627 F2d 1198 United States v. R Jackson

627 F.2d 1198

201 U.S.App.D.C. 212, 5 Fed. R. Evid. Serv. 669

Joseph R. JACKSON, Appellant.

No. 78-1768.

United States Court of Appeals,
District of Columbia Circuit.

Argued Feb. 26, 1979.
Decided Jan. 29, 1980.
As Amended Feb. 8, 1980.

Appeal from the United States District Court for the District of Columbia. (D.C. Criminal No. 77-652).

Stuart Stiller, Washington, D. C. (appointed by this Court), for appellant.

Jerry D. Bernstein, Asst. U. S. Atty., Washington, D. C., with whom Earl J. Silbert, U. S. Atty., John A. Terry, Peter E. George and C. Madison Brewer, Asst. U. S. Attys., Washington, D. C., were on brief, for appellee.

Before MacKINNON and ROBB, Circuit Judges, and RICHEY,* United States District Judge for the District of Columbia.

Opinion for the Court filed by Circuit Judge MacKINNON.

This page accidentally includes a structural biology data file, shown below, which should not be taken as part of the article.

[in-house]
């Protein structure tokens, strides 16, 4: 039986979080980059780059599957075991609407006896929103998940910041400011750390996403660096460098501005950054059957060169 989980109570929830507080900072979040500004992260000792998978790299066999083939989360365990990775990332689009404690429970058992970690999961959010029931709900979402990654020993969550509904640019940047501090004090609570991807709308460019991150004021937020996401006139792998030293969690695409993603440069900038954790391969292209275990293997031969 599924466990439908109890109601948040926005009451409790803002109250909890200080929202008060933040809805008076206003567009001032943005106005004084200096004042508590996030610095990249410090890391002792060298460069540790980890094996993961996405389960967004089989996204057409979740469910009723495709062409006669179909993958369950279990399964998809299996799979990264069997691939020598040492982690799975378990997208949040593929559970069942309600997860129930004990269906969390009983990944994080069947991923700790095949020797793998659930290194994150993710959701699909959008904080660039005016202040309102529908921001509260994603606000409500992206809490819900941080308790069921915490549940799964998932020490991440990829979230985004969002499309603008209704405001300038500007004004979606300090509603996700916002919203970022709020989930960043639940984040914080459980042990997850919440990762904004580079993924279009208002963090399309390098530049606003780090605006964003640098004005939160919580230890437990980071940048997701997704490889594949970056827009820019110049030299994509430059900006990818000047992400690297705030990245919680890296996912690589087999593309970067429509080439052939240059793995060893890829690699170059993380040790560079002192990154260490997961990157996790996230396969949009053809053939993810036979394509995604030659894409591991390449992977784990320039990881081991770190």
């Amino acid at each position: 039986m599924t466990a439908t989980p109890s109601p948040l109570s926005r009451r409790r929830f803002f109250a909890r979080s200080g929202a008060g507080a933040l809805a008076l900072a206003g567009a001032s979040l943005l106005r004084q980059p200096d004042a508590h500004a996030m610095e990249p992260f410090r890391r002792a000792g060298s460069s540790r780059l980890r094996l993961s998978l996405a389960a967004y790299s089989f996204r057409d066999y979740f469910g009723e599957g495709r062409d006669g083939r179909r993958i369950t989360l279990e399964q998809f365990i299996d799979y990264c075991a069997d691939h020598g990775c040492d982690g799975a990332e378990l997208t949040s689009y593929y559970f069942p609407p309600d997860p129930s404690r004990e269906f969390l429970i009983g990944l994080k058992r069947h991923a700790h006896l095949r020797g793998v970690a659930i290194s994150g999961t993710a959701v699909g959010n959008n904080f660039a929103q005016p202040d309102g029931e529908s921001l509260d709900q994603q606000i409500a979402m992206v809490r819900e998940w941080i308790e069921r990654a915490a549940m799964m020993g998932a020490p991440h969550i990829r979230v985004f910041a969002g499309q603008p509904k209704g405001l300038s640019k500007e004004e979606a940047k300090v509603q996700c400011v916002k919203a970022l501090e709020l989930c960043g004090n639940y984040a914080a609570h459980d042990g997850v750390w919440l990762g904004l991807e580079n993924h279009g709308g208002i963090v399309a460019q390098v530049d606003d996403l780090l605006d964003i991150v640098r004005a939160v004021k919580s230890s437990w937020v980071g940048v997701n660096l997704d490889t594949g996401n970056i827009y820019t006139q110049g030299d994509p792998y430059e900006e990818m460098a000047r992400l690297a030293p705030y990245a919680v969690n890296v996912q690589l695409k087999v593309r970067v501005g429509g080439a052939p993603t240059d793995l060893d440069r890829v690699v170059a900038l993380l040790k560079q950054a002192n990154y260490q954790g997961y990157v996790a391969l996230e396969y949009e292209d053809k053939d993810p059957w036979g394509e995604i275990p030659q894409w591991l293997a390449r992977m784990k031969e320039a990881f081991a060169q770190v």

MacKINNON, Circuit Judge:

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On May 19, 1978, following a separate trial, a jury found Joseph R. Jackson guilty of conspiracy with others to distribute and to possess heroin with intent to distribute,1 and of one count of distribution of heroin.2 On July 7, 1978, the district court imposed sentences of five to fifteen years on the conspiracy count and one to five years on the distribution count, with a special parole term of three years on each count. The sentences were to run consecutively.